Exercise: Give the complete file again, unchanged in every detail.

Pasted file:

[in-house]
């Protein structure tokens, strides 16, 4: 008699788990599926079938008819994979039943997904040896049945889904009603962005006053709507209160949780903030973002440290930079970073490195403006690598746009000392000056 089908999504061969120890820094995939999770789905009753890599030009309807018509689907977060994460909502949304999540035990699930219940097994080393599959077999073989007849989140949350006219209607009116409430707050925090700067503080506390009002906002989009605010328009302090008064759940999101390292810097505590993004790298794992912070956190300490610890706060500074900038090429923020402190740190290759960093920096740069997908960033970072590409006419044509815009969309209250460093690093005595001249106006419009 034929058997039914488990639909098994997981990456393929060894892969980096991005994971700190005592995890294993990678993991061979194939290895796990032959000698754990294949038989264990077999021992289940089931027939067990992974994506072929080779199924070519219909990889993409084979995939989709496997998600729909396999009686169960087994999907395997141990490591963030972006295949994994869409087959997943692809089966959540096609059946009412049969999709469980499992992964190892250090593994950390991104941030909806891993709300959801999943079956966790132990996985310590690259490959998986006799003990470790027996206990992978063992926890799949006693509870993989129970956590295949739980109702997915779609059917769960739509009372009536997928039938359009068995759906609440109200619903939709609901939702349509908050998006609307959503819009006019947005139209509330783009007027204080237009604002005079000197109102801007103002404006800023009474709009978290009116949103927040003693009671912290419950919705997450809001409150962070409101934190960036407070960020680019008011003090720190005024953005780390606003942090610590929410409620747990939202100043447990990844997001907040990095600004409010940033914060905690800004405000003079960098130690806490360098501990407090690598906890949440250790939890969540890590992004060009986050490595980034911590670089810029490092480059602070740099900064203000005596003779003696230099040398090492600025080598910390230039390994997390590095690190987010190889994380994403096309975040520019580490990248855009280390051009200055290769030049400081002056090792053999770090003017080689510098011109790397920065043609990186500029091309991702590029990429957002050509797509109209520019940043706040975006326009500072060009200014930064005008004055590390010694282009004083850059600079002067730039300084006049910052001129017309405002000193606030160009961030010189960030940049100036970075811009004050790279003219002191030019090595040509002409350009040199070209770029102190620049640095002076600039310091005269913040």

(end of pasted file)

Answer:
[in-house]
């Protein structure tokens, strides 16, 4: 008699788990599926079938008819994979039943997904040896049945889904009603962005006053709507209160949780903030973002440290930079970073490195403006690598746009000392000056 089908999504061969120890820094995939999770789905009753890599030009309807018509689907977060994460909502949304999540035990699930219940097994080393599959077999073989007849989140949350006219209607009116409430707050925090700067503080506390009002906002989009605010328009302090008064759940999101390292810097505590993004790298794992912070956190300490610890706060500074900038090429923020402190740190290759960093920096740069997908960033970072590409006419044509815009969309209250460093690093005595001249106006419009 034929058997039914488990639909098994997981990456393929060894892969980096991005994971700190005592995890294993990678993991061979194939290895796990032959000698754990294949038989264990077999021992289940089931027939067990992974994506072929080779199924070519219909990889993409084979995939989709496997998600729909396999009686169960087994999907395997141990490591963030972006295949994994869409087959997943692809089966959540096609059946009412049969999709469980499992992964190892250090593994950390991104941030909806891993709300959801999943079956966790132990996985310590690259490959998986006799003990470790027996206990992978063992926890799949006693509870993989129970956590295949739980109702997915779609059917769960739509009372009536997928039938359009068995759906609440109200619903939709609901939702349509908050998006609307959503819009006019947005139209509330783009007027204080237009604002005079000197109102801007103002404006800023009474709009978290009116949103927040003693009671912290419950919705997450809001409150962070409101934190960036407070960020680019008011003090720190005024953005780390606003942090610590929410409620747990939202100043447990990844997001907040990095600004409010940033914060905690800004405000003079960098130690806490360098501990407090690598906890949440250790939890969540890590992004060009986050490595980034911590670089810029490092480059602070740099900064203000005596003779003696230099040398090492600025080598910390230039390994997390590095690190987010190889994380994403096309975040520019580490990248855009280390051009200055290769030049400081002056090792053999770090003017080689510098011109790397920065043609990186500029091309991702590029990429957002050509797509109209520019940043706040975006326009500072060009200014930064005008004055590390010694282009004083850059600079002067730039300084006049910052001129017309405002000193606030160009961030010189960030940049100036970075811009004050790279003219002191030019090595040509002409350009040199070209770029102190620049640095002076600039310091005269913040």